But, in an astounding turn of events, SB 10 was gutted and replaced with language that exempted lobbyists who are lawyers from any restrictions on lobbying, and freed them from Texas’s requirements to report their lobbying activities. The rationale given was that such work was confidential under attorney-client privilege.

The amended bill also repealed Section 2254.030 of the Government Code. This section, enacted in 2019 by SB 65, caused great consternation among many of Texas’s thousands of political subdivisions—so much so that many simply refused to comply with the new law. As a result, Middleton sent out two rounds of 3,000 letters to school districts, cities, and counties asking them to disclose how much they spent to lobby.

Should SB 10 ultimately pass the Texas House in close to its original form, Texas will be one of the few states with meaningful restrictions on the use of public funds to lobby, a reform supported by 86 percent of registered Texan voters.

Lawmakers Don’t Want to Cut Themselves Off

A final note about how an issue as popular with the voting public as preventing their hard-earned tax dollars from being used to lobby against their interests could nonetheless be blocked in one of the nation’s more conservative legislative bodies. Texas lobbyists pull in hundreds of millions of dollars a cycle from businesses, associations, and local governments. Many lobbyists then tithe generously, churning a portion of their fees back to lawmakers’ campaigns.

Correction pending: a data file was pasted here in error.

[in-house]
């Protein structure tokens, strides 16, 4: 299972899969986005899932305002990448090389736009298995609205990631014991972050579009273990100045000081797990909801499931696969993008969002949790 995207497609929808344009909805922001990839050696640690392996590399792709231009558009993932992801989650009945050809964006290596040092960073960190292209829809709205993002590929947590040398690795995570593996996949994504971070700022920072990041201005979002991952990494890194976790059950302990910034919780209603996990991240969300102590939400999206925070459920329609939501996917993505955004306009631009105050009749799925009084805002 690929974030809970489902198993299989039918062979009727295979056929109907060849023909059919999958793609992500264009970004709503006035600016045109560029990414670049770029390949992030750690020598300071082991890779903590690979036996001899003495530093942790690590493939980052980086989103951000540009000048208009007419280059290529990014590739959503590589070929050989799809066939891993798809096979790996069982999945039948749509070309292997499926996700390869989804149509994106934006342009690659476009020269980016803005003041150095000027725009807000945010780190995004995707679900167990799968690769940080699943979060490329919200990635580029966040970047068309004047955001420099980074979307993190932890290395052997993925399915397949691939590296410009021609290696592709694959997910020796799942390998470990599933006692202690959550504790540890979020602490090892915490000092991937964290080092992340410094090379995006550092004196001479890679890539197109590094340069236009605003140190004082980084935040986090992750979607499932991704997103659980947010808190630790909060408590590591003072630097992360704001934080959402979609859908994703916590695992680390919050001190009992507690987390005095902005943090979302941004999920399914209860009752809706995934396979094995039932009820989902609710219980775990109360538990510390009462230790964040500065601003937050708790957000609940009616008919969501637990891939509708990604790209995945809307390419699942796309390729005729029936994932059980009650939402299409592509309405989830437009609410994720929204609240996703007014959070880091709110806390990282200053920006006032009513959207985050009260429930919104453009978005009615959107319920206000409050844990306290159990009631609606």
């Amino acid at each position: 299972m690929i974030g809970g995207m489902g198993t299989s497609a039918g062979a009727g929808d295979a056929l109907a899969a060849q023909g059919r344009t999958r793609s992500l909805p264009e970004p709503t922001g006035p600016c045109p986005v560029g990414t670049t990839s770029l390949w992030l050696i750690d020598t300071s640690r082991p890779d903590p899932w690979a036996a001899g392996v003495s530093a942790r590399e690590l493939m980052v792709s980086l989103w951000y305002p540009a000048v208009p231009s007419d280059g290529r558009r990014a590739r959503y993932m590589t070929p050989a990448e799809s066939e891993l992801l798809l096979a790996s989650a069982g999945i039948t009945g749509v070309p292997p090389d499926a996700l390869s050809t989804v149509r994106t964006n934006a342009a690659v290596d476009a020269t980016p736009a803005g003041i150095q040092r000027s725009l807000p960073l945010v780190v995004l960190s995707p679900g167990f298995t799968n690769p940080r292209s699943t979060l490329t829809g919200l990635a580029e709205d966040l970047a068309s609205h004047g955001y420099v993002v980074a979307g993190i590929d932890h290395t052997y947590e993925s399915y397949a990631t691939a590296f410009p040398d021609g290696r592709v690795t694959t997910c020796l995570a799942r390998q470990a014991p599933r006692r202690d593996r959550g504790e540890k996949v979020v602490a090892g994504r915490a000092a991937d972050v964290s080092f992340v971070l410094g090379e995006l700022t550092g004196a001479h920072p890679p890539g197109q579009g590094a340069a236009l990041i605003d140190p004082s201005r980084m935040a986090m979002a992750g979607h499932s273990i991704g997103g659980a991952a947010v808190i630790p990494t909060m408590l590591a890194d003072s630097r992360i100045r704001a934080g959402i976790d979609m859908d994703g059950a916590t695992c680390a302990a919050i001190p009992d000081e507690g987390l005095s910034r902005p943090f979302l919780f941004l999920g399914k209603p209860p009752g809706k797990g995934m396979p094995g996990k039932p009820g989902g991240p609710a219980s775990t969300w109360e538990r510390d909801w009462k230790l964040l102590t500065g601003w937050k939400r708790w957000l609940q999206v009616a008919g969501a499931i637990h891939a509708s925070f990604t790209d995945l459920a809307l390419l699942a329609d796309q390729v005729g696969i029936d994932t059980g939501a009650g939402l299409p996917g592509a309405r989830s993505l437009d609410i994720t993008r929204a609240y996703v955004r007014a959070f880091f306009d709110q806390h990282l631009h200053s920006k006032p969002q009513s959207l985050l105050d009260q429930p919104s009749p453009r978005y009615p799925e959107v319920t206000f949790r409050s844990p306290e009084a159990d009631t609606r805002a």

This cash influence can be both large and consequential. For instance, a review of Texas Ethics Commission reports showed that one of Texas’s more focused recipients of tax dollars to lobby on behalf of local governments received some $800,000 over the past few years. Over the same time, this entity contributed about $80,000 to lawmakers’ campaigns—in effect, an unintended form of public financing of campaigns.

On the receiving end of lobbyists’ donations, it’s not uncommon for longtime incumbents to rely more and more on lobbyist donations as well as the corporate and special interest donations they control or advise—and less and less on donations from constituents in their own districts. Some members’ financial reports show that from 80 percent to as high as 95 percent of the dollars they raised to get reelected came not from their districts, but from lobbyists and special interests.

Texas might yet see consequential reform limiting local government from using tax dollars to pay for lobbyists—but the victory won’t be easy.